Let Tiger Blue take you on a voyage of exploration & discovery along the Wallace route. There are various itineraries, that can be customized to your interests, available beginning in Sorong, West Sorong taking in his journeys around the islands of Raja Ampat, his journey from Raja Ampat to Gag & Ternate, as well as sailing south Passing through the islands around Misool (which eluded him completely despite his desire to explore there), to the Banda Islands & Ambon. These trips take place in season at certain times of the year.

Go to <> for more information. Contact <> for general enquiries.

Check out the Tiger Blue Instagram page: @sailtigerblue

& our Facebook page: Tiger Blue, Voyage Indonesia

Activities are all included and you can expect to dive, snorkel, hike, kayak, waterski, paddle board, walk around villages & markets, hang out on the beach.

What to bring:
Swimsuits, a rasher top (against sunburn & jellies), leggings (against sunburn & jellies), good walking shoes or a pair of hiking sandals that are easier to dry after wet weather, a rain poncho or lightweight raincoat, sarong, small selection of clothes, a light colored set of walking pants & top (better against mosquitoes), a sweatshirt (mainly for the airconditioned flights around Indonesia), your own special medications. There is a selection of wetsuits, rasher tops, all dive & snorkeling equipment on board.

Inspiration and Knowledge


What inspiration…?

People always ask me “What are you inspired by?”. My immediate gut answer has always been, and always will be, ‘Malaysia’. The beautiful natural environment & cultures of my country are always on my mind. I love it. It is what I have grown up with, always close to the jungle, outdoors, free to roam around the plantations in which I grew up, mixing with people of all races, watching festivals and ways of life in little towns.

Parents and knowledge….

Through the years, as an adult,  my inspirations are being drawn from a much wider range of countries visited through my travels. However, my strongest inspirations still come down to the world’s environment and cultures. As a child, my parents made us observe nature, make things, draw things we saw. They encouraged artwork, an interest in natural history, and they encouraged general knowledge. The volumes of the Encyclopedia Britannica was always on hand and out on the big work table in my fathers study.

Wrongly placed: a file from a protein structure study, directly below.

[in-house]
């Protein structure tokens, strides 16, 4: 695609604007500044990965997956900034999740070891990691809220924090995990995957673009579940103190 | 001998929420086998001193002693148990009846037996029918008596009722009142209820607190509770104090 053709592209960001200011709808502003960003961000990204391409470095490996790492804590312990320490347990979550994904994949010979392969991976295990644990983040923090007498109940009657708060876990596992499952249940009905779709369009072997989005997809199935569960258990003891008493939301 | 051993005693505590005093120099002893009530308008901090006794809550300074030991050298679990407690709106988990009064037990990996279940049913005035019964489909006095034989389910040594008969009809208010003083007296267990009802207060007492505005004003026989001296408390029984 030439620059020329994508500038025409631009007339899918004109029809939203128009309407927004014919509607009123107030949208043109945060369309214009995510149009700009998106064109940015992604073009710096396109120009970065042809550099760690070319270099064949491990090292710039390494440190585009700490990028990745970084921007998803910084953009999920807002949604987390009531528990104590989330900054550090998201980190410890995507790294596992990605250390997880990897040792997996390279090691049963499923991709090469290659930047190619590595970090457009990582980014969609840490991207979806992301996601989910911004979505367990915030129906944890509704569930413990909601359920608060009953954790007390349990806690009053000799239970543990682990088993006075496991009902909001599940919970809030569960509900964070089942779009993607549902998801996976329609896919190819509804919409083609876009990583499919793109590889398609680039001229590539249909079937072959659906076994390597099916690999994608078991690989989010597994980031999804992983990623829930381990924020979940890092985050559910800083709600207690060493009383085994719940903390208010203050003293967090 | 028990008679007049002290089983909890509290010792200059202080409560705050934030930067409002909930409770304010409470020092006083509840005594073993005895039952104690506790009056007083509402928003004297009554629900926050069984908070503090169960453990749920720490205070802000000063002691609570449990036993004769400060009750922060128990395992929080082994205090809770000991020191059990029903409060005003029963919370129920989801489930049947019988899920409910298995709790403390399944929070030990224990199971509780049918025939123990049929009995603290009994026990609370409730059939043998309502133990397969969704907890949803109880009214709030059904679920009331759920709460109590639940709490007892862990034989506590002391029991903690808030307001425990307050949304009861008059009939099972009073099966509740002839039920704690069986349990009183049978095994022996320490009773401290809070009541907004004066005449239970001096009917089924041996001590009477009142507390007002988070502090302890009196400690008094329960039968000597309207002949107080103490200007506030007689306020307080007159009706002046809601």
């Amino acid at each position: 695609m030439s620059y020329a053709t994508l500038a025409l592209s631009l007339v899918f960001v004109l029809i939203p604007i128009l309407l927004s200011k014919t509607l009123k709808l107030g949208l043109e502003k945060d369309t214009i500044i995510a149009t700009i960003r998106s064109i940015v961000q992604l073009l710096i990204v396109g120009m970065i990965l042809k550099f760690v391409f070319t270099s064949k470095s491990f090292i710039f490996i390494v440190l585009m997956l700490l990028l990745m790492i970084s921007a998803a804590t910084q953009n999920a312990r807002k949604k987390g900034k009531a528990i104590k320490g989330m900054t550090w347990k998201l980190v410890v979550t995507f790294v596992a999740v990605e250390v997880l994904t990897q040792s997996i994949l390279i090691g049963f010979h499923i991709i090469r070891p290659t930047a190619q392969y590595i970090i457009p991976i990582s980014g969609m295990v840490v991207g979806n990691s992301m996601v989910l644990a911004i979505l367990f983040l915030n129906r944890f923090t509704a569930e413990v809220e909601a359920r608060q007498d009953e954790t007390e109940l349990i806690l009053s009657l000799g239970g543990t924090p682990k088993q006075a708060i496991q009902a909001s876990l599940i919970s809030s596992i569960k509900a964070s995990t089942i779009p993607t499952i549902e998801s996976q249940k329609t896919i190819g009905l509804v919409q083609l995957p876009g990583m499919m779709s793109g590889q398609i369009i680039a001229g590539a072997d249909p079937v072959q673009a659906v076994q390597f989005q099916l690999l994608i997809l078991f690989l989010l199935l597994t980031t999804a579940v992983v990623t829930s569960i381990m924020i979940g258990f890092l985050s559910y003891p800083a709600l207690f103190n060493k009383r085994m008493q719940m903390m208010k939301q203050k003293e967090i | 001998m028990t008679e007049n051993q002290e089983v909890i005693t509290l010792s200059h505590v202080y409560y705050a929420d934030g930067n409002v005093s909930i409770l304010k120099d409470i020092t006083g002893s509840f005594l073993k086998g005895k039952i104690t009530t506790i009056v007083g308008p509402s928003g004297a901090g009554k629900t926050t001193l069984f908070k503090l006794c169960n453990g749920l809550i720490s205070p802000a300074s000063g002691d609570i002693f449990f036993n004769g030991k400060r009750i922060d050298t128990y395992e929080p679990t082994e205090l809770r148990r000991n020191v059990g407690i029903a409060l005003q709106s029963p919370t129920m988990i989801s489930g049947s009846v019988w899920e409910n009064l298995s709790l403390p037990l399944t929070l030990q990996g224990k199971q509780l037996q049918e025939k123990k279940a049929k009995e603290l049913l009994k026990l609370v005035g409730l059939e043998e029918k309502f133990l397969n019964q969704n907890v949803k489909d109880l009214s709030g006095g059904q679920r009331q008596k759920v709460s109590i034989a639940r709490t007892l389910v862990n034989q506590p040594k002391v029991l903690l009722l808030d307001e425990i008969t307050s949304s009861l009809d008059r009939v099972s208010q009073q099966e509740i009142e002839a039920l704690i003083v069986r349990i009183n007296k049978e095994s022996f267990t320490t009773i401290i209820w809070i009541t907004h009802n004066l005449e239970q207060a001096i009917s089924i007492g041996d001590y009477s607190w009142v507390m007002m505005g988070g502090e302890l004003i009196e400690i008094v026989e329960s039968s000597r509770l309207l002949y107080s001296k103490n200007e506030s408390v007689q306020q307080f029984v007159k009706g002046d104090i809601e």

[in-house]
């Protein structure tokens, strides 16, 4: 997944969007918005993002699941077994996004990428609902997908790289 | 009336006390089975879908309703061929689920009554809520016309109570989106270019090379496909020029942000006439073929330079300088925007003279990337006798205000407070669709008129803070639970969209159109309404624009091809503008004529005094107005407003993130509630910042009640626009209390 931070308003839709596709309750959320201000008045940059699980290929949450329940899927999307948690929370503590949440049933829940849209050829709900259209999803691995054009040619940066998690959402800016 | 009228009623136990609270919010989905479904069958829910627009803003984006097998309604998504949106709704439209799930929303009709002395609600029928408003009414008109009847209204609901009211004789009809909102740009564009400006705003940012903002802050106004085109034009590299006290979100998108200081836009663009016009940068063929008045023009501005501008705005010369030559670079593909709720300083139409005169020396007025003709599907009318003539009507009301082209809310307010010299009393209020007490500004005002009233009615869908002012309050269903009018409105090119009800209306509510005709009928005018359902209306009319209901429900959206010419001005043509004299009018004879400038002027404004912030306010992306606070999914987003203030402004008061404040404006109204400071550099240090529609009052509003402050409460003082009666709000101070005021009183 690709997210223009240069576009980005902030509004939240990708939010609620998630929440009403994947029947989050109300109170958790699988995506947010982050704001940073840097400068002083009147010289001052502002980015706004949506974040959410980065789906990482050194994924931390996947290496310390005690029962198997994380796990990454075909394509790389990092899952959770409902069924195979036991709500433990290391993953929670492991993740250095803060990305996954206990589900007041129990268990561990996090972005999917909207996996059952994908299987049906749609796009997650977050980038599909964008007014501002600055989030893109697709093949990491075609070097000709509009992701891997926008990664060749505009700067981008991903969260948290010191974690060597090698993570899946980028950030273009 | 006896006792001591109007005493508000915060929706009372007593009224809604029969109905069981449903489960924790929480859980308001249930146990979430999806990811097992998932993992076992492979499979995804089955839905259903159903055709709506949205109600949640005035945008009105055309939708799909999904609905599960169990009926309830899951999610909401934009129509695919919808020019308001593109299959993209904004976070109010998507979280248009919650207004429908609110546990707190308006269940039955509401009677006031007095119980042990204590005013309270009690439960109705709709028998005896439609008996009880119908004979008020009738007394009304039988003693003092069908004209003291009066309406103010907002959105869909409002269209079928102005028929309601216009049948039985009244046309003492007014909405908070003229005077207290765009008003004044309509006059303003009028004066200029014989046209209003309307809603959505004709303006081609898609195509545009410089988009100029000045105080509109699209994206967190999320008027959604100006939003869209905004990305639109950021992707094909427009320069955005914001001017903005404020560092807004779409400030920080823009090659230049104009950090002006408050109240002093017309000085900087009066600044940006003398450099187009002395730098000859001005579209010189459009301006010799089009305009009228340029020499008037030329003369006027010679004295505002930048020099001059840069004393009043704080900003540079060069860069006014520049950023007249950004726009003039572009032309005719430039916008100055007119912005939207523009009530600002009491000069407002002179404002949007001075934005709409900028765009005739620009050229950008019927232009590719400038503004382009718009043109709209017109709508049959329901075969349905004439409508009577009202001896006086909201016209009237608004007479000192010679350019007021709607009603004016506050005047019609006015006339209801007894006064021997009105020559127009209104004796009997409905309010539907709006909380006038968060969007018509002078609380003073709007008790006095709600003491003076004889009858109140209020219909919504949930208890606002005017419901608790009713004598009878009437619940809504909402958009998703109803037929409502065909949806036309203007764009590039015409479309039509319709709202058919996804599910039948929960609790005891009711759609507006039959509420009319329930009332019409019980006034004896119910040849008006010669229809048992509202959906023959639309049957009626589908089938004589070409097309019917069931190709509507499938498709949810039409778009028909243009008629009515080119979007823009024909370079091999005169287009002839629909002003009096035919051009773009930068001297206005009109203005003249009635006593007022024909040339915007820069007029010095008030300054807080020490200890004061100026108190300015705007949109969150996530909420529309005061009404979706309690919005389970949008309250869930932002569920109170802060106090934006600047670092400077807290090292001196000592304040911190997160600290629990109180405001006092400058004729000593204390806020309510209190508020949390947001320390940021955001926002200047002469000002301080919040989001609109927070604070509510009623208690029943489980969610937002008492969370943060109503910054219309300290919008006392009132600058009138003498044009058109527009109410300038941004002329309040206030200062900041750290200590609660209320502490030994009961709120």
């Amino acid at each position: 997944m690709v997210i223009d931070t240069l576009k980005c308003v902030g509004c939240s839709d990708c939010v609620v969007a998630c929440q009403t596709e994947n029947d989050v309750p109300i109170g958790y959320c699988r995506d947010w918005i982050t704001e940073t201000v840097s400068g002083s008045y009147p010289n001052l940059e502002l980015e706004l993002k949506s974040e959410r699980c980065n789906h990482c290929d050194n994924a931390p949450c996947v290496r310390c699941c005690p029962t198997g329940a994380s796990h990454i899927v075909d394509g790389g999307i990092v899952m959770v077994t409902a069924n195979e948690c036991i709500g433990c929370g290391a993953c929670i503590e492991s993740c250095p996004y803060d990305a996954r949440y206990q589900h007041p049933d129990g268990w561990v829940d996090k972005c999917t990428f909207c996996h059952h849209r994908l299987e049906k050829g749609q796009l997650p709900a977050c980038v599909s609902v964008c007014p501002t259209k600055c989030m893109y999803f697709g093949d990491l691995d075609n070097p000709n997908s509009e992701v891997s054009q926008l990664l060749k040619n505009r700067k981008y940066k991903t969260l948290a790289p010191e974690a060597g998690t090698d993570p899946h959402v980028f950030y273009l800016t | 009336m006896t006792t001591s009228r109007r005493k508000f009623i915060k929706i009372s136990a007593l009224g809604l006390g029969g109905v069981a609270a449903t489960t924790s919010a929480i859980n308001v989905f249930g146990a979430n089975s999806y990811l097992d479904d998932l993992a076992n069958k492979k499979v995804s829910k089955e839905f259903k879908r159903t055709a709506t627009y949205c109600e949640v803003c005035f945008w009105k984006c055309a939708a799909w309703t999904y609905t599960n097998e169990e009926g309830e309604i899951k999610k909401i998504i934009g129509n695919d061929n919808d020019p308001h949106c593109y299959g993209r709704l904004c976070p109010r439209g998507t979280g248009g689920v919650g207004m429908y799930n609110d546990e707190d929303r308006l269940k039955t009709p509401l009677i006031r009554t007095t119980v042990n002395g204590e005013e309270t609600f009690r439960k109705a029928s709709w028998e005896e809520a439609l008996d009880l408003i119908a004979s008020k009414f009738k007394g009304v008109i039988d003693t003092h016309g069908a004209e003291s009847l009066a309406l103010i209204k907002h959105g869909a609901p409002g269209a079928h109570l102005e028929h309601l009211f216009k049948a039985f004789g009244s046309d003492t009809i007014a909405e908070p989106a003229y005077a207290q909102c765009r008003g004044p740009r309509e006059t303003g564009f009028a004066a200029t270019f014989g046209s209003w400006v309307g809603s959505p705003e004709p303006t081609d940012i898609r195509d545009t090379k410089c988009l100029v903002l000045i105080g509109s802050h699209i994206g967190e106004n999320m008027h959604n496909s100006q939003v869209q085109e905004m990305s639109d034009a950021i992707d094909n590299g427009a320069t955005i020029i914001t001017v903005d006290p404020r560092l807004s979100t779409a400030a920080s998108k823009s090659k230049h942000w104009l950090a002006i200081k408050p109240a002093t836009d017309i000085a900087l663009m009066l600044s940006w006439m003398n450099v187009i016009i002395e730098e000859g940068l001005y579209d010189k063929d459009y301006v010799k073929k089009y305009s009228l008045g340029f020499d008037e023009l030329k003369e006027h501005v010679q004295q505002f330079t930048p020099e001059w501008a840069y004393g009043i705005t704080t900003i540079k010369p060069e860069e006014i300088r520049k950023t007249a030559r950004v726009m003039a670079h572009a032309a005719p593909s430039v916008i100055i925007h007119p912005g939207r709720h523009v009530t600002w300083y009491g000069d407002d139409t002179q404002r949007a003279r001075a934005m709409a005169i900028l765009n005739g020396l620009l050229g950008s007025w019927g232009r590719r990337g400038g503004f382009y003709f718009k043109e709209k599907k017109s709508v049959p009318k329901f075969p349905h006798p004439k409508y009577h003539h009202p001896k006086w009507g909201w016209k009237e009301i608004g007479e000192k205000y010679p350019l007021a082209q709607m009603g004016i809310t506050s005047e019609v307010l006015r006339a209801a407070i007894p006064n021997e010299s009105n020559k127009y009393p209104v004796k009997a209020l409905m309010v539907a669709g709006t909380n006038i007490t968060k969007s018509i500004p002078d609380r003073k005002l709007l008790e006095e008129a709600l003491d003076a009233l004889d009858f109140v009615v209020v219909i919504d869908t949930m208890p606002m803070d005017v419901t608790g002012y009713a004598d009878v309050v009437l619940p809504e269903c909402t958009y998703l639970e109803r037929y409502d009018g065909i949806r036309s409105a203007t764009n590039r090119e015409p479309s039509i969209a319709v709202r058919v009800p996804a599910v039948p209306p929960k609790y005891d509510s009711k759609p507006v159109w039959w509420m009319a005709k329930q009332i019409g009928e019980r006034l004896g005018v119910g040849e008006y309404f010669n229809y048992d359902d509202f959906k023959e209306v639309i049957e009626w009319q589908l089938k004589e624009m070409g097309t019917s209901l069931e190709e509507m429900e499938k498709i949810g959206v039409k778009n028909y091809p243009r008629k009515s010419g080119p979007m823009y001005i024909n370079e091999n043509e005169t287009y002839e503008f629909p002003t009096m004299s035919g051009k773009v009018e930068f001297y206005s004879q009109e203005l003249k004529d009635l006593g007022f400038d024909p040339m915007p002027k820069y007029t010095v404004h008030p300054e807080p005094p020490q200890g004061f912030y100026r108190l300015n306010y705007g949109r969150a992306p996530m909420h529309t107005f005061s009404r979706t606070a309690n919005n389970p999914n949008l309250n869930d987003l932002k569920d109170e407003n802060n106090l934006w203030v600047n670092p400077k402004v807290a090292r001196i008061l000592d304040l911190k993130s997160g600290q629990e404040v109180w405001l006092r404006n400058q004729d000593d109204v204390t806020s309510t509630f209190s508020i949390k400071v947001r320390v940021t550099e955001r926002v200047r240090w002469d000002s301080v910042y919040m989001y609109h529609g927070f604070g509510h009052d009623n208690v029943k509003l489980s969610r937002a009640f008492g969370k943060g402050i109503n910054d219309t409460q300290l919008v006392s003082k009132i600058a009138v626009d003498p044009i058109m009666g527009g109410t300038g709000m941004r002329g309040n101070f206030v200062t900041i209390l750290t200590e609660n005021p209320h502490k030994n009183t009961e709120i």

The inspiration of a teacher….

At school I developed an interest in art and pattern, anthropology, archaeology, natural history and art history. At boarding school in Dorset, UK doing my A levels, I took part in a new activity that was being offered, ‘Weaving’. It was there in the wonderful ‘weaving shack’ created by the totally inspiring textile artist Wendy Barber, I found the exact thing that allowed me to combine all my favorite interests; woven and printed textiles. I couldn’t get enough and there was never enough time in the day to keep working at creating and trying out ideas on the loom, block printing, dying natural colors, spinning wools, and learning about textiles from around the world. My short time living with Wendy Barber and her partner, the late artist John Hinchcliffe, after school before going to New York, has been fundamentally vital to my growth as an artist today.

On my own….

I carried all of this with me to New York and Parsons School of Design where I studied Print & Surface Design. Here I could mix up all the ideas I’d learnt from studying cultures around the world and found my own ‘hand’ and ‘colour sense’. It was here I was told “Stick with your own ideas and never be afraid of acting on them.” And so I managed to focus it all down to pattern, color, nature and culture. I took this back to Malaysia when I finished and set up Owen Rebecca Designs with my future husband specializing in prints that promoted the environment & culture of Malaysia.

Decide on a lifestyle….